You bring a date to a party. One of you makes a pass at a stranger in front of the whole room, gets rejected and then slinks back into the car for the drive home. Who's more embarrassed?

Martin O’Neill’s public flirtation with Stoke City has created a very awkward scenario; for the manager and his back-room team, and for the FAI, who have allowed his contract to run down with only the delicate safety net of a handshake as protection.

The association's blind faith was (eventually) rewarded 16 months ago when the 65-year-old stayed true to his word and put pen to paper on a deal he’d agreed on the eve of the team departing for Euro 2016.

Their faith looks foolish this time round; foolish and naive.

The bright lights of the Premier League turned O’Neill’s head and had the Potters opted to really chase what was viewed in their camp as a steady if unglamorous appointment, then it’s extremely likely Ireland would be looking for a new management team right now.

Instead, the position is now Quique Sanchez Flores' to turn down. The Espanyol boss is believed to have been promised money to spend by Stoke and time to get it right - even if that means getting it right in the Championship.

O'Neill was looked upon as an experienced general to steady the ship, with the Stoke board keener on putting longer-term faith in the younger, more exotic Spaniard.

What the FAI made of reports that the former Leicester City, Celtic and Aston Villa boss was ready to take up the challenge of keeping Stoke in the top flight is unknown – they have yet to comment publicly on the matter – but it’s fair to assume they’ll feel let down.

As for the manager and his assistant Roy Keane, they also had nothing to say when they arrived for the 2018 Soccer Writers' Banquet in Dublin on Friday night. 

The FAI's verbal agreement with O’Neill and his Keane was built on a strong relationship of trust. That trust was vindicated in the resolution of their last contract renewal.

On the eve of Ireland’s departure to France for Euro 2016, it was announced that the management team were staying on for the Russia World Cup qualification campaign.

"The contracts are there to be signed at this stage, it’s only a matter of Martin and myself meeting up to sign them together," FAI CEO John Delaney said a month later when it became clear that this deal was verbal only.

"We have shaken hands and that’s good enough," O’Neill added. "I think John wanted to do that (the announcement of the deal) and I’m pleased to follow suit."

It was the following September before it was confirmed that pen had been put to paper and O’Neill and Keane were officially locked in for another campaign.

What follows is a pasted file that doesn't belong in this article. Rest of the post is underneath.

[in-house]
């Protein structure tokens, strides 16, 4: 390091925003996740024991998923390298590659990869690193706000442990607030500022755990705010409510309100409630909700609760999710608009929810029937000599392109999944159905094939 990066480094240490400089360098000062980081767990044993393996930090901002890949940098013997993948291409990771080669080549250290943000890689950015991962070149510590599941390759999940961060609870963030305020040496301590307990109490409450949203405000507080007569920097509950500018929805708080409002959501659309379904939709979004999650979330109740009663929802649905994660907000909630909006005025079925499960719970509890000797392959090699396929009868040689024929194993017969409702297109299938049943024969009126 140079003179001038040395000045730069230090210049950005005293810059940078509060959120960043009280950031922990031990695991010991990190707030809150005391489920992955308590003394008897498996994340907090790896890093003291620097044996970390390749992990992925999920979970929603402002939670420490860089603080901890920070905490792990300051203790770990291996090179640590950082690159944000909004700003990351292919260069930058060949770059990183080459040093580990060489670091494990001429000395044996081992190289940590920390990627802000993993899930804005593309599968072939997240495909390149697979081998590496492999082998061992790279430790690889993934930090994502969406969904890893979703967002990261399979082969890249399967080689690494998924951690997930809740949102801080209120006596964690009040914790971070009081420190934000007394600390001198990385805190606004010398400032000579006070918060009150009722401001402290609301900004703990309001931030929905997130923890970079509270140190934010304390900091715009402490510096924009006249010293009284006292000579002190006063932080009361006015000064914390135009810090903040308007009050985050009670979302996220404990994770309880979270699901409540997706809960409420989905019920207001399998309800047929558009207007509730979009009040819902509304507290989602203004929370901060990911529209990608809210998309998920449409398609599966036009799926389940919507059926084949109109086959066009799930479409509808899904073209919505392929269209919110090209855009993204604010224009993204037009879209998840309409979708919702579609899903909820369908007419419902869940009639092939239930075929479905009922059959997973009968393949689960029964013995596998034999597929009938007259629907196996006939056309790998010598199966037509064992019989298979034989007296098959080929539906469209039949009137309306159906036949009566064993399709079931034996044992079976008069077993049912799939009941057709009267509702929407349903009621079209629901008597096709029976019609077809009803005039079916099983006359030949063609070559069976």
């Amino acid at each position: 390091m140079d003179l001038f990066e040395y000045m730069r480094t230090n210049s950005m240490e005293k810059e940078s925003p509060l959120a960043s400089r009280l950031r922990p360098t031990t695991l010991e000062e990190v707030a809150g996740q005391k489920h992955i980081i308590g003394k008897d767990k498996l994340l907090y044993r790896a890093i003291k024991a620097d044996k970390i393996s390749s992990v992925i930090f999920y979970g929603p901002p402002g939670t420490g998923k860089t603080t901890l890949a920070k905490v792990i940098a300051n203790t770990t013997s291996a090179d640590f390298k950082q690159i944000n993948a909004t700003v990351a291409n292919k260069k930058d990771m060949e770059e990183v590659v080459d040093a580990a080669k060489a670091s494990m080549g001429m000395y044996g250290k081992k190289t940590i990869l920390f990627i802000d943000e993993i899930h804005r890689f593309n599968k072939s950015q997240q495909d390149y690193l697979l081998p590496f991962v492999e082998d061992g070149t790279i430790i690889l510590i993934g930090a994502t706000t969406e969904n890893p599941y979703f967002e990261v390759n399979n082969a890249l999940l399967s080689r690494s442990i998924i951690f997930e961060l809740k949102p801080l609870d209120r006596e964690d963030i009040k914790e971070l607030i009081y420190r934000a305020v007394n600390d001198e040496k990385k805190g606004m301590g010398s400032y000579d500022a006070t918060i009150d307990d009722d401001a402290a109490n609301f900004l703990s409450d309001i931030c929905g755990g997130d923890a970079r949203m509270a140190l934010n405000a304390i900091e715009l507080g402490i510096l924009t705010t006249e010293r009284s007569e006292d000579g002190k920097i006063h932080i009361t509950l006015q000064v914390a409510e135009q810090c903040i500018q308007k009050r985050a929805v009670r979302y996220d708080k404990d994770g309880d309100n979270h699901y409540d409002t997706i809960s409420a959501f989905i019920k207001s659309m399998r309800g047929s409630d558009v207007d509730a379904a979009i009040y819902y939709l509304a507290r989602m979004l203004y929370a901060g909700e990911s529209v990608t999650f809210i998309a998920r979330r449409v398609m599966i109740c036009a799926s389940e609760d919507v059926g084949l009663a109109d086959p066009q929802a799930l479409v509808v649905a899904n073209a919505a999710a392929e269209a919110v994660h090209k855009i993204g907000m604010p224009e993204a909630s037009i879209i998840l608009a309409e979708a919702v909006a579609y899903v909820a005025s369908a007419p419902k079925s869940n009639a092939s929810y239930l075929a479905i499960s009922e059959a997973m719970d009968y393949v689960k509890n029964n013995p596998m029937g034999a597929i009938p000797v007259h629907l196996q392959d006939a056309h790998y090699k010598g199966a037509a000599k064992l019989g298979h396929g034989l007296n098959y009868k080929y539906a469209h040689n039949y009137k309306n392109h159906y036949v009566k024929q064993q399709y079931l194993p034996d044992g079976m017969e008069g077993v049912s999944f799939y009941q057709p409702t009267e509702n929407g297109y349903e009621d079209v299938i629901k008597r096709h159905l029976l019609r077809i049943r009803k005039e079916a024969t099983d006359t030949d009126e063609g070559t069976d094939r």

Flash forward 12 months and the same scenario materialised. In the run-up to the crucial double-header against Moldova and Wales – two games Ireland had to win to make the play-offs – O’Neill said in an interview with FAI TV that a fresh deal had been agreed.

"I spoke to John (Delaney) very recently and he said, on behalf of the board, they would like to extend my contract for another couple of years, obviously with the (2020) Euros coming up, and I have agreed to do so.

"I’m delighted, I have enjoyed it immensely."

It later transpired that that deal, once again, was a verbal one. It meant there was uncertainty about the Derryman's future as the play-off with Denmark loomed.

Speculation inevitably mounted that he might call it a day if Ireland failed to make it to Russia, though when any time the question came up during that period O'Neill shut it down 

Ireland's disastrous home thumping at the hands of the Danes inevitably shone the spotlight on O'Neill and Keane's futures again, though, perhaps because they eventually signed on last time, there was a general feeling that they'd ultimately sort it out.

As soon as the managerial merry-go-round started to spin a little faster across the water however, rumours started to fly.

The odds were slashed on O'Neill taking over at Everton in November after Ronald Koeman got the chop. Sam Allardyce ultimately took the hit seat but, with O'Neill technically a free agent, he was always going to be linked with any struggling top-flight club given his track record of rejuvenating less fashionable sides.

You never have to wait long for a fresh casualty in the ruthless waters of a league so swamped with cash that time is a luxury no boss is given.

Mark Hughes' departure freed up a spot in the west midlands, and O'Neill's was once again heavily linked with a move back to England - only this time with much more fervour. 

His obvious attraction to the job has thrown up some really awkward questions for the FAI. It also leaves O'Neill in an uncomfortable spot. To walk away now would leave him out of work and damage his reputation. If he's staying put, then he's got some sweet-talking to do.

Right now three things could conceivably happen:

The FAI initiate a break-up, deciding that the relationship is dead in the water and beyond repair.

O’Neill will cut his ties, accept that things have turned sour and that it’s best for him, and the team, to make a clean break.

Or, both parties pretend this never happened; that mistakes were made but is it best for everyone to compose themselves, put on a poker face and return to the party.

That seems the most likely occurrence now as Stoke close in on Sanchez Flores.

Ireland's next game is a March friendly in Turkey. A relationship fractured but not broken, O'Neill and the FAI will try to get get back to the way they were.